Accommodation and Support
Find out how and where to access support including: emergency and supported housing, council and private tenancies and much more...
Why focus on housing…?
Supporting offenders into settled and suitable housing can be the foundation of every other part of rehabilitation, resettlement, and managing risk. It is important not only because for many offenders it can give roots to a previously unstructured life, but also because it is a springboard for other important steps. The critical step of getting and keeping a job, registering with a doctor, getting into drug treatment - all these things are made much easier if an offender has an address, and one which they will keep.
- As many as a third of prisoners lose their housing on imprisonment
- Around a third (35 per cent) of prisoners have nowhere to stay on release
- Short-term and repeat prisoners are more likely to be homeless when they leave custody
- More than three quarters of prisoners who reported being homeless before entering custody were reconvicted within a year of release (compared with 47% who were not homeless).
Barriers to accessing housing
Offenders find it difficult to access and sustain housing for a variety of reasons including those listed below.
- A shortage of affordable housing for offenders and other low income groups nationally
- A scarcity of supported and temporary housing for people with lower end needs.
- Many offenders have a poor tenancy history and appear to be treated less favourably as a group by many housing providers
This increases social exclusion and increases the likelihood of further criminal behaviour.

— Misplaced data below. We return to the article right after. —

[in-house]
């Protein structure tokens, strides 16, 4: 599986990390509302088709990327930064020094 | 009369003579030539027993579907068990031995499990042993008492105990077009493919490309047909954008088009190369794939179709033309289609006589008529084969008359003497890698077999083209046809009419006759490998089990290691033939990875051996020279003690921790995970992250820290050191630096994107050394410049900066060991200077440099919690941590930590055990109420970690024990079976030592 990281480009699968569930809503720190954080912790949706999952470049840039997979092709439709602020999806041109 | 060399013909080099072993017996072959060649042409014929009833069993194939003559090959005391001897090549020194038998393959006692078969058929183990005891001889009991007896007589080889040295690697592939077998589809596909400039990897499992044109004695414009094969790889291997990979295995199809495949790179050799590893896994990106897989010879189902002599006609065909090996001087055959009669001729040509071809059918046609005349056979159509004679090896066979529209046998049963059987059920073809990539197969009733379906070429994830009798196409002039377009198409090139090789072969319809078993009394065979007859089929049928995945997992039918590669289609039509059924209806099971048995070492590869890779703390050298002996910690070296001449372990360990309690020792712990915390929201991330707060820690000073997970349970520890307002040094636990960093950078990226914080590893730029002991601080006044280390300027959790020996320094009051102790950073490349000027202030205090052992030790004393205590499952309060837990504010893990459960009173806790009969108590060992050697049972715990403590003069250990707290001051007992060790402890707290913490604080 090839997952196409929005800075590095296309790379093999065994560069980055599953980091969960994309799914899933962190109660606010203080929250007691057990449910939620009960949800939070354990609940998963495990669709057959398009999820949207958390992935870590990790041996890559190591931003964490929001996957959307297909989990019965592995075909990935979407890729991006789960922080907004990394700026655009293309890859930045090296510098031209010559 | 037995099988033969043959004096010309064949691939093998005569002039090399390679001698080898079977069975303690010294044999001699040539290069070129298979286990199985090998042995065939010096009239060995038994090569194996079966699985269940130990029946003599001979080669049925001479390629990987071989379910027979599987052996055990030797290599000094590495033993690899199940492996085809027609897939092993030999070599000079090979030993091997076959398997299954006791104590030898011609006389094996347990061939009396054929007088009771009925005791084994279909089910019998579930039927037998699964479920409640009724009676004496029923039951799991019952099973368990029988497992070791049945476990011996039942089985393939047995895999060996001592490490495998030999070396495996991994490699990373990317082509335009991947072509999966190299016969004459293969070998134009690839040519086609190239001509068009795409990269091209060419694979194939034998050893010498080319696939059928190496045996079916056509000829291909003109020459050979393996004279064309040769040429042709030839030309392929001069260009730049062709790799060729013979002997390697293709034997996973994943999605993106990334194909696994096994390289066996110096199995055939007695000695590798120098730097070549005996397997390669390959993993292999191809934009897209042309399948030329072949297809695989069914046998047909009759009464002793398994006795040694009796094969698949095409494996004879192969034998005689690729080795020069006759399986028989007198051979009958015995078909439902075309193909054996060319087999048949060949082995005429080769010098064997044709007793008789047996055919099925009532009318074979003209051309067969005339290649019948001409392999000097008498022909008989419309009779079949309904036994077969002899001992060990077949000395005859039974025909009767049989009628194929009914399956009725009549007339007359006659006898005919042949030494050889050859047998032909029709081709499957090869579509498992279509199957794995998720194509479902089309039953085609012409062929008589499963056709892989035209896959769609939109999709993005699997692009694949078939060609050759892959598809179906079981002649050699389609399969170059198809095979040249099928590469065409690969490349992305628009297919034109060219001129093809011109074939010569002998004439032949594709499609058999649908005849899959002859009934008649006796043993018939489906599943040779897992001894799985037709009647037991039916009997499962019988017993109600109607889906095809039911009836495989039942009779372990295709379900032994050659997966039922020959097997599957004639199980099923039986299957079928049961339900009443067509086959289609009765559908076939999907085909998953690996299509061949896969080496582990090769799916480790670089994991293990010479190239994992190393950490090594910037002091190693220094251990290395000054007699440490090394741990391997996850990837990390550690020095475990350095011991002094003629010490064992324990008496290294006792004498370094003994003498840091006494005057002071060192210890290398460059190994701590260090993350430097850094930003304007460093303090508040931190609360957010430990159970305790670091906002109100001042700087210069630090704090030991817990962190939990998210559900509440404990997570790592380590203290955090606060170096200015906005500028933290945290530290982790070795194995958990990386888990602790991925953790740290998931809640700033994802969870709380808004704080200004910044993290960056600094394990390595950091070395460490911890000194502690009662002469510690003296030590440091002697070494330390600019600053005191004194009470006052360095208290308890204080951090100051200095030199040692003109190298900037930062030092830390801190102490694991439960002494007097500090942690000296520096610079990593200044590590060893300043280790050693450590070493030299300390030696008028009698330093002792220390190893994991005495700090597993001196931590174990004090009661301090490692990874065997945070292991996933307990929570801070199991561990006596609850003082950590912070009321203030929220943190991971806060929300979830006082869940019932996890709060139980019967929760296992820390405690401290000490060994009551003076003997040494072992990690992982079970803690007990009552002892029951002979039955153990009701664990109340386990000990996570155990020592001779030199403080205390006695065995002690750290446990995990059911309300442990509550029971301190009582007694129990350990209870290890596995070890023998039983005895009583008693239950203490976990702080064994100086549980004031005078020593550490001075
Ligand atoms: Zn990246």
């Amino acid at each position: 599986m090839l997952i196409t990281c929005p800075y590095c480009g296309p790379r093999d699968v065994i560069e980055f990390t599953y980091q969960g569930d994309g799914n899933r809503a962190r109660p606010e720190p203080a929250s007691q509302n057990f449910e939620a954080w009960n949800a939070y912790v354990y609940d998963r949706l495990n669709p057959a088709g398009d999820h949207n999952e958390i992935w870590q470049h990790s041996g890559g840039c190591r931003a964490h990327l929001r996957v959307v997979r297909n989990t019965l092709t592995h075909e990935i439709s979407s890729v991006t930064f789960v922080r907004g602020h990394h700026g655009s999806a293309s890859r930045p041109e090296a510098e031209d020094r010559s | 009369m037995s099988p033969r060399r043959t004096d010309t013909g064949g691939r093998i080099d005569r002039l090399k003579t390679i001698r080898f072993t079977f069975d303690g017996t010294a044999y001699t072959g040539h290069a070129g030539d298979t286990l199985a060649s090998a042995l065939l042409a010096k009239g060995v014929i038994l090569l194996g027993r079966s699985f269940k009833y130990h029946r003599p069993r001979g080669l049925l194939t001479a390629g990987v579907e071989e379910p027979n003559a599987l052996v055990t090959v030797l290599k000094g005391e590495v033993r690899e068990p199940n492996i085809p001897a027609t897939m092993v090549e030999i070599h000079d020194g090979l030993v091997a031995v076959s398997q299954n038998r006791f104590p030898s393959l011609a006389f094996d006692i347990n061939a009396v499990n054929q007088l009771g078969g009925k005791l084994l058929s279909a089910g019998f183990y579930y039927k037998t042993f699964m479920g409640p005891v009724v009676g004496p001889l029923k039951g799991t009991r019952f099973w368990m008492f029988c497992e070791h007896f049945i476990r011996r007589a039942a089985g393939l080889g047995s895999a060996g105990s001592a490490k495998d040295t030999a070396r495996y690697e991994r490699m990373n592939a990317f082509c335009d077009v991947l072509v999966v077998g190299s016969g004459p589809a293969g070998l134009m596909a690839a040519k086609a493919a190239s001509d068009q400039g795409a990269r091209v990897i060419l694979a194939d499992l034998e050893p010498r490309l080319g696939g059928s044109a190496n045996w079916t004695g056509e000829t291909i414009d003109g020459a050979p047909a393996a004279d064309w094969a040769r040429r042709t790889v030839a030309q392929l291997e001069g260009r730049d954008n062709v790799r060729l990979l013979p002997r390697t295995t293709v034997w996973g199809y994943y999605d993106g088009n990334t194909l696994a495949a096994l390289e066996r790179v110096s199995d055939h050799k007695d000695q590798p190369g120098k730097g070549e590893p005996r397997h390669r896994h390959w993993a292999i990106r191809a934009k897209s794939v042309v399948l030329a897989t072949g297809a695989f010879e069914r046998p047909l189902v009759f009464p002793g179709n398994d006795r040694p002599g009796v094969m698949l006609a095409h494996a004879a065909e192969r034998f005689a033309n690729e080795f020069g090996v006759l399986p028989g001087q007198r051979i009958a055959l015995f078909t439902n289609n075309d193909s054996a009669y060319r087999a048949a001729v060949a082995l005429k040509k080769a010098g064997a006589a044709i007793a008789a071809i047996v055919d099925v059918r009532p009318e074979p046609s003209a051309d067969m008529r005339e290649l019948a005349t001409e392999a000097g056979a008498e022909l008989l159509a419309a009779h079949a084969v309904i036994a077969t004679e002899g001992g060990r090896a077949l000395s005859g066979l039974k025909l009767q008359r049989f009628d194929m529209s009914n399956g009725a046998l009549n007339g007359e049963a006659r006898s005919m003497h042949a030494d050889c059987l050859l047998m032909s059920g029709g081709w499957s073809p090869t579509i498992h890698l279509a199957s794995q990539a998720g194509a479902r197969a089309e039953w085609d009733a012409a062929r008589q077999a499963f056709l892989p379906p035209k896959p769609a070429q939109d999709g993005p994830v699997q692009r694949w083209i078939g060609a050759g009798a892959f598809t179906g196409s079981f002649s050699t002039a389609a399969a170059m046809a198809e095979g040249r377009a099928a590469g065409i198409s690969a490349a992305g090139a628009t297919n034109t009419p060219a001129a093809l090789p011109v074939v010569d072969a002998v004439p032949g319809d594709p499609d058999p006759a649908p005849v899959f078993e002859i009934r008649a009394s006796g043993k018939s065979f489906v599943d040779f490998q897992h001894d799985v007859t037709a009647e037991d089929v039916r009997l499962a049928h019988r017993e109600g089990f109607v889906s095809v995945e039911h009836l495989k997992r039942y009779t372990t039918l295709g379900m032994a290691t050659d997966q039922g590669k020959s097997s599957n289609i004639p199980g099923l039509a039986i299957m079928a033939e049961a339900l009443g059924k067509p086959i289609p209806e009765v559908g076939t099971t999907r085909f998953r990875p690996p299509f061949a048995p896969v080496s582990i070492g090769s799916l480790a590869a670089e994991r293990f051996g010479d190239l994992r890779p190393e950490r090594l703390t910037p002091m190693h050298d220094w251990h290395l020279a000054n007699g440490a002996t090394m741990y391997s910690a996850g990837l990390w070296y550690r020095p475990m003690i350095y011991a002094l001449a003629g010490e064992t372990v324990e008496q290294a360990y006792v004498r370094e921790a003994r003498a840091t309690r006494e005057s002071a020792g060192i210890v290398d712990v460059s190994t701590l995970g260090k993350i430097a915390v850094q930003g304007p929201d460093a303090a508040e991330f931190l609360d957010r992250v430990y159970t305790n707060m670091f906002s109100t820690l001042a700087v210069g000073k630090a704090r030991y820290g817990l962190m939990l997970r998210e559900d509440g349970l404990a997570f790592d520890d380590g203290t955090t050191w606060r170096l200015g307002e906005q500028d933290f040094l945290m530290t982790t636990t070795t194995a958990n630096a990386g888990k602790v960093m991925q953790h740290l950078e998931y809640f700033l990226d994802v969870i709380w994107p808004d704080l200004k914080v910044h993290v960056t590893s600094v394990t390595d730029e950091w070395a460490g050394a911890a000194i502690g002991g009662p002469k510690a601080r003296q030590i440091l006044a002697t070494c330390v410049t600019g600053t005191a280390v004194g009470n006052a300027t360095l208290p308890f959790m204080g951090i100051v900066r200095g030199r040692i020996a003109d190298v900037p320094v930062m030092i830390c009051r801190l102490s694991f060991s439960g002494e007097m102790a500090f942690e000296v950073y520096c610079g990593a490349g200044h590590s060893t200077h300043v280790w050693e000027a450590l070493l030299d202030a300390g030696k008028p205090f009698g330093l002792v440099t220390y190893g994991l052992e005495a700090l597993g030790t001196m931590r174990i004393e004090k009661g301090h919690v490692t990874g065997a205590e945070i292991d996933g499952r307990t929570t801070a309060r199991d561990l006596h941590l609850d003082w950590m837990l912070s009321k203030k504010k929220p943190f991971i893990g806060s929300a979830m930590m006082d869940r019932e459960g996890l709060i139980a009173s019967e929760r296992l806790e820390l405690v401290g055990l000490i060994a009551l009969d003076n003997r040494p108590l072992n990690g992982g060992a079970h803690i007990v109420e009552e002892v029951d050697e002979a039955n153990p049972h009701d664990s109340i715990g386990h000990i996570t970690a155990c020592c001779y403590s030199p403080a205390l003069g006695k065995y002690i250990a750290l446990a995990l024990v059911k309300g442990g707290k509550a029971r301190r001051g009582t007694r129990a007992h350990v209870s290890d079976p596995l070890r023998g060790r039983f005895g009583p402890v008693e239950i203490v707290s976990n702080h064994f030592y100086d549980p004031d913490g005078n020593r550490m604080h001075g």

Three factors have been identified as being instrumental in determining whether ex-prisoners succeed in keeping their homes:
- The quality of family relationships
- The availability of housing benefit
- Their financial status
Not only can homelessness and offending become a vicious circle, but there is evidence to suggest that homelessness increases the severity with which offenders are dealt with within courts. Lack of housing can make it more unlikely that a defendant will be bailed and more likely that they will receive a custodial sentence.
By enabling offenders to have access to stable accommodation all other areas of rehabilitation are more likely to be effective, in turn, reducing the likelihood of them refraining from future offending as shown in the statistic below.
- 20% reduction in reconviction rates arising from secure accommodation being in place.
If you want to find out where and how to access housing in your local area use the search functions on the side of the page.
Alternatively, if you are a housing provider who would like to register on this site, please contact us.